As Jacinda Ardern approaches the end of her first year as Prime Minister of New Zealand, Grazia UK's Anna Silverman speaks to 'First Bloke' Clarke Gayford.
His relaxed, jovial manner – similar to that which has seen Jacinda grouped with other young, progressive world leaders – shines through in his very first words. After a number of emails negotiating the time difference, I call during the evening, NZ time. He picks up, joking that the call "is exceptionally punctual", then explains that Jacinda has given up the study so we can speak.
"She's going through Cabinet papers on our bed," he laughs.
How is he finding being a first-time parent?
"You realise you are so in charge of this little bundle – things like remembering to clean behind her ears, you think, 'If I don't do it, no one will!' Then, when you're exhausted, you get those little breakthroughs – a cheeky, gummy smile in the morning and it's a complete reset. That's when I think, 'Okay, I can do this.'"
Clarke intends to go back to work eventually, but for now he's decided to stay at home. Still, he insists he's no role model, saying simply that their childcare decision was a "no-brainer".
"The cool thing is, I push Neve to and from parliament each day and get all these people on their morning commutes saying good morning – particularly men – who have been stay-at-home dads, too. They get really excited talking about how great it was and how it was the best job they've ever had or still currently have."
Does he think it's the best job, too?
"It's so much more than a job. I have no doubt I'll look back on it as the best thing I've ever done. But ask me again once I've had a full night's sleep."
This enthusiastic army of stay-at-home dads chimes with a cultural shift that seems to be sweeping across New Zealand. The current paid parental leave entitlement was extended in July to 22 weeks.
Around three per cent of New Zealand men who were not in work last year listed "looking after children" as their main activity, compared to 1.1 per cent in the UK. Progressive change is rippling through the country.
Clarke shares that a few weeks ago he and Jacinda were invited into the dressing room of the All Blacks after they'd won the Bledisloe Cup against Australia for another year.
"About three or four big, burly players came straight over and the first thing they wanted to talk to us about was their kids," he says. "Even ABs captain [Keiran Read] was getting so excited about his girls. It was really refreshing. I think the All Blacks are an extension of who we are and there's been a real change in the culture here. So, going in there, having those conversations, made me realise we're in a pretty cool place."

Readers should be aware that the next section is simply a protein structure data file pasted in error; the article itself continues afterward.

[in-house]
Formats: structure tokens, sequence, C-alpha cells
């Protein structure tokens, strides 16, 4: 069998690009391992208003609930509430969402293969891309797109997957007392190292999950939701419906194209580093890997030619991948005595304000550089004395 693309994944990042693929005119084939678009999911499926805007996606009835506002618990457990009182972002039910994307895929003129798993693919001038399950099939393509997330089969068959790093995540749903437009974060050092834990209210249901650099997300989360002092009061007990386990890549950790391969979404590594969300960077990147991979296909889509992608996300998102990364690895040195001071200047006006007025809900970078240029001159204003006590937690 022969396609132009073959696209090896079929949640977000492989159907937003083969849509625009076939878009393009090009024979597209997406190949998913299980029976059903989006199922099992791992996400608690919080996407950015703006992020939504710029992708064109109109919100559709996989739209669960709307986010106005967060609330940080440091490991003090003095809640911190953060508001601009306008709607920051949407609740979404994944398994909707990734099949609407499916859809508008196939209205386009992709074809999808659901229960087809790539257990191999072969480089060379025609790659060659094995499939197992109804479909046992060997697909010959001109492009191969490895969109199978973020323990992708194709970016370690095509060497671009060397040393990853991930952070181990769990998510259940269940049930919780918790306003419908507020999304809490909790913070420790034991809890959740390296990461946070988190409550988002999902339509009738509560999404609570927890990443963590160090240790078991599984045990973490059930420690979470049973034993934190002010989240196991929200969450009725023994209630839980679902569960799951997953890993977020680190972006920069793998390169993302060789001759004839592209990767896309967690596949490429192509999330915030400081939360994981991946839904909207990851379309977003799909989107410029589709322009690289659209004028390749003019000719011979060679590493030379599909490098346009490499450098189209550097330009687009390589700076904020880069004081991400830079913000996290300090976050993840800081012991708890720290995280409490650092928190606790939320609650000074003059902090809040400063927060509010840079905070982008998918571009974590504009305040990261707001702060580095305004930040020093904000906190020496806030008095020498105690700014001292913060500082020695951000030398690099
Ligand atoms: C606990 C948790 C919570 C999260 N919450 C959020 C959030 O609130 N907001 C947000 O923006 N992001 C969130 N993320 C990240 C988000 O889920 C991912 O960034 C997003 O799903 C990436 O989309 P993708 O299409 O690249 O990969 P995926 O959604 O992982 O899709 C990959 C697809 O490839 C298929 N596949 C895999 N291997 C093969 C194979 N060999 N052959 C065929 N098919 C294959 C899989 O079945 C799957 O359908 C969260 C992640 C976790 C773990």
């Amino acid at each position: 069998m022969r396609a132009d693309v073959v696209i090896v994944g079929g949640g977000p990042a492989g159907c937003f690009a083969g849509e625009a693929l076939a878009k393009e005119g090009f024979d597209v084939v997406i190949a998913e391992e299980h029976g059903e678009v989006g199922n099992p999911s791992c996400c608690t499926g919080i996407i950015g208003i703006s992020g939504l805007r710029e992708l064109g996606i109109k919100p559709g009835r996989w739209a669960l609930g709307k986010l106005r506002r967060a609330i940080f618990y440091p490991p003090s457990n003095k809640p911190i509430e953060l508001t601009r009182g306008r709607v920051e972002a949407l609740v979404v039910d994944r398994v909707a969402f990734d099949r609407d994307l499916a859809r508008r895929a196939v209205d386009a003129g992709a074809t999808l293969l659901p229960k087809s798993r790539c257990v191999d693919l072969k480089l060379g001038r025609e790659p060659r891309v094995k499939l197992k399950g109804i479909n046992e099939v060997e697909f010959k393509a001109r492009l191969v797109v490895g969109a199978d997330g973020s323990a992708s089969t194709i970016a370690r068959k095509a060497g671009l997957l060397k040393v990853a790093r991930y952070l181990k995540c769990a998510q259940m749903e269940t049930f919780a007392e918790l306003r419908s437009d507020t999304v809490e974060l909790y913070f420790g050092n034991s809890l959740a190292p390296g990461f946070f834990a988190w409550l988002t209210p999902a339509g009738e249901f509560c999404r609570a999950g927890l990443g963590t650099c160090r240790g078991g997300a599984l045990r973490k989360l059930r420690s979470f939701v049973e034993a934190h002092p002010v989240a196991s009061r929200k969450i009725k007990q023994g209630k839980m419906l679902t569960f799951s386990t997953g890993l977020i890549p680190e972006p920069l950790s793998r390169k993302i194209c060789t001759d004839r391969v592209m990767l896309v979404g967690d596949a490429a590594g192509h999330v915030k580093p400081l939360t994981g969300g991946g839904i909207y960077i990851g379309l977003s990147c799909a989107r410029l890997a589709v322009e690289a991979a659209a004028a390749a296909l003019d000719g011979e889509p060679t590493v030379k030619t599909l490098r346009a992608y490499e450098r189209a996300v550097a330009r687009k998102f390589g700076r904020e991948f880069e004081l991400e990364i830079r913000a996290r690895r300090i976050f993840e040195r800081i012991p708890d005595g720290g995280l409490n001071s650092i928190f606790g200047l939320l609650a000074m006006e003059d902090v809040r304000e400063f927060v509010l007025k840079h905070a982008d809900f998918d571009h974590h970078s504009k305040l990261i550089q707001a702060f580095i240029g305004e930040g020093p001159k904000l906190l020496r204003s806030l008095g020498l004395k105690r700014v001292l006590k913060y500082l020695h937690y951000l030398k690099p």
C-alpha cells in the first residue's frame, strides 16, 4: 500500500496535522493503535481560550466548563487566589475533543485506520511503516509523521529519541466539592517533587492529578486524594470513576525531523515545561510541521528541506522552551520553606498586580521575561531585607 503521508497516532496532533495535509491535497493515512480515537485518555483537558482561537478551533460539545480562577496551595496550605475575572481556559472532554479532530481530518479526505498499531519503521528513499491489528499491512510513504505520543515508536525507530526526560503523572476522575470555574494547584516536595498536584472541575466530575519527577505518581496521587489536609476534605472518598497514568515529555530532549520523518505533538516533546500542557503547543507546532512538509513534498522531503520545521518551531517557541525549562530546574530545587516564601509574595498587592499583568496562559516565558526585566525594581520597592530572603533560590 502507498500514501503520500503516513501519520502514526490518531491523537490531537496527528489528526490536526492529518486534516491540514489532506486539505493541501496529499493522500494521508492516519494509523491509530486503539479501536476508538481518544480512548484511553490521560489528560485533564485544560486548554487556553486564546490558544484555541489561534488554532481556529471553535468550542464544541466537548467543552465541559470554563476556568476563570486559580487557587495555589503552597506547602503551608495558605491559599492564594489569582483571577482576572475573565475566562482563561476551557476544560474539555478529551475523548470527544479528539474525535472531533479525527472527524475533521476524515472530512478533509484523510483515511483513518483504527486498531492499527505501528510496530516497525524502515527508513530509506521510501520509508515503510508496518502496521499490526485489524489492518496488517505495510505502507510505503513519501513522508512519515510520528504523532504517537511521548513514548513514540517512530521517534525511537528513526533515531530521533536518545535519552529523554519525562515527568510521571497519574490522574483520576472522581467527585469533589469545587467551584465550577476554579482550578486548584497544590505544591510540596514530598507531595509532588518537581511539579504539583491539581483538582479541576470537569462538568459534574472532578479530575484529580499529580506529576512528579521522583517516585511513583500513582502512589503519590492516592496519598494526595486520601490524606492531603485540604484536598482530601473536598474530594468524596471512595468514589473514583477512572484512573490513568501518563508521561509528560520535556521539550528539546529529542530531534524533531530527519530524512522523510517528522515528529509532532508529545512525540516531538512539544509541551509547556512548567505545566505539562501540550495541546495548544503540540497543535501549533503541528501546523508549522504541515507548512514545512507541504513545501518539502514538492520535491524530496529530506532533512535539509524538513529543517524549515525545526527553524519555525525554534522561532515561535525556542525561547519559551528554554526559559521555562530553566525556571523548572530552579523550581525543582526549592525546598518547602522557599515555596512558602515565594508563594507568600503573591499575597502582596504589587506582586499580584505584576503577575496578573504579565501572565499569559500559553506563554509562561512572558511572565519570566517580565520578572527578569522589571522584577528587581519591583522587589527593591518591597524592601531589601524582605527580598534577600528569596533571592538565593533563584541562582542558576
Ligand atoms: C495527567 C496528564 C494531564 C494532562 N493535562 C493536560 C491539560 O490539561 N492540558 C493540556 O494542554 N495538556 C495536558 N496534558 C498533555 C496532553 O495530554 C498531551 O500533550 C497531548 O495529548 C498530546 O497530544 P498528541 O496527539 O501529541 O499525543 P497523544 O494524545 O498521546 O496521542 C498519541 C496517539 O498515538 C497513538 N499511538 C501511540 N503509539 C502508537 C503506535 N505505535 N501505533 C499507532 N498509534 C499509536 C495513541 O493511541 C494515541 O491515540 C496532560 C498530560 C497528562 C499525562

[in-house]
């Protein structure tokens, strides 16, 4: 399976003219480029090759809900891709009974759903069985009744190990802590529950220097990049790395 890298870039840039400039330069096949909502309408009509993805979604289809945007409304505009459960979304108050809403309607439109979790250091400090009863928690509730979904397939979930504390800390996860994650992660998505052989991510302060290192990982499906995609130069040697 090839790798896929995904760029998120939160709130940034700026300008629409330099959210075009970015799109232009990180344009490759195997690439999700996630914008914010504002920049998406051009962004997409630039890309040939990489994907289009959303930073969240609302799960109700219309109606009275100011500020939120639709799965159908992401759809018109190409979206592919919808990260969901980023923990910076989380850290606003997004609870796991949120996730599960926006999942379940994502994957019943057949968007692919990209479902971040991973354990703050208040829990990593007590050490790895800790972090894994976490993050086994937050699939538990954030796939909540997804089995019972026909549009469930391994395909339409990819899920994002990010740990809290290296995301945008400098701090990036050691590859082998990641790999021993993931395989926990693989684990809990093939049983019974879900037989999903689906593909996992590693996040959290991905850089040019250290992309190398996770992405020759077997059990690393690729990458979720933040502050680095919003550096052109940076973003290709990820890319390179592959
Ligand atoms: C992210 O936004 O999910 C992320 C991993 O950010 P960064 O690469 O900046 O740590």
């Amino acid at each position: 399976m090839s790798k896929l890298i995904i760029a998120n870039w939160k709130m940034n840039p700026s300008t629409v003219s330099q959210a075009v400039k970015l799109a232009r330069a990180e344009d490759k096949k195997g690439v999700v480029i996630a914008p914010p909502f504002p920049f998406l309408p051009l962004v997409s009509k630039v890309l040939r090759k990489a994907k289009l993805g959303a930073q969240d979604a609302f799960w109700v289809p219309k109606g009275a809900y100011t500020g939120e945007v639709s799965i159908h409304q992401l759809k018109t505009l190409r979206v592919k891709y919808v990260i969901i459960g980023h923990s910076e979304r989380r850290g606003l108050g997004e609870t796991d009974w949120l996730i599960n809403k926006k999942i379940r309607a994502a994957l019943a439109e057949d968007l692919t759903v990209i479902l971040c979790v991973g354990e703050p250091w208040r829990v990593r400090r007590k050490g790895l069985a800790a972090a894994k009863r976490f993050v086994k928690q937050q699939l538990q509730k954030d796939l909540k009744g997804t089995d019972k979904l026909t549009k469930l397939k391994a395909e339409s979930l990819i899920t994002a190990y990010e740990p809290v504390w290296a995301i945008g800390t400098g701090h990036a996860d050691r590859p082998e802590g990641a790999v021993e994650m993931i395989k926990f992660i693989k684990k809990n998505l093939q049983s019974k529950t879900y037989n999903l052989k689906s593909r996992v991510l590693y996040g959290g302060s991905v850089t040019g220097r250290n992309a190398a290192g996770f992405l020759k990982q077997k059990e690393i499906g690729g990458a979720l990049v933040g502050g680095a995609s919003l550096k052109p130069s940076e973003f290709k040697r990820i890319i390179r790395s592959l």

Jacinda, however, has not had such an easy transition in to parenthood as a working mother. Earlier this month, she was berated by some for travelling to the Pacific Islands Forum separately from Deputy Prime Minister Winston Peters. She had made the decision to minimise time spent away from Neve, who she was still breastfeeding (the separate trip cost the taxpayer NZ$80,000).
Critics said she should have gone for the whole three days or left the duties entirely to Peters. The Prime Minster was damned if she did, and damned if she didn't.
Does Clarke think sexism was at play here?
"Is it sexism or is it people still coming to terms with the fact that if you want to welcome a new mother into a working environment, there are things you need to be aware of or make allowances for," he says diplomatically.
But would a male leader have to put up with that?
"For taking a separate flight? Well, you know, probably not. It's one of those subjects that's hard to know. There have been plenty of instances where that had happened in the past and nothing was raised."
Surely he thinks there were sexist undertones to the view that she should have left matters to her deputy, who was "more than capable of holding court with all the local leaders over a drink" according to one TV host?
"Yes, complete rubbish. A Prime Minister hadn't, bar one, missed that meeting since 1971. Any suggestion that she should have handed over to Winston, yeah that was sexist."
Like all new parents, Jacinda and Clarke have been given a fair amount of parenting advice from well-wishers, including former US President Barack Obama ('He said, 'Don't worry too much if you make mistakes, they don't remember.'), and Prince William, with whom Jacinda had a "good chat about parenting" according to Clarke.
But advice from world leaders aside, Clarke insists they Neve will be raised just like any other Kiwi kid. Is that possible with a Prime Minister for a mum?
"I don't think either of us do anything that isn't that normal. We've got a pretty good sense of who we are having grown up in small towns. I don't think there's any other way in New Zealand."
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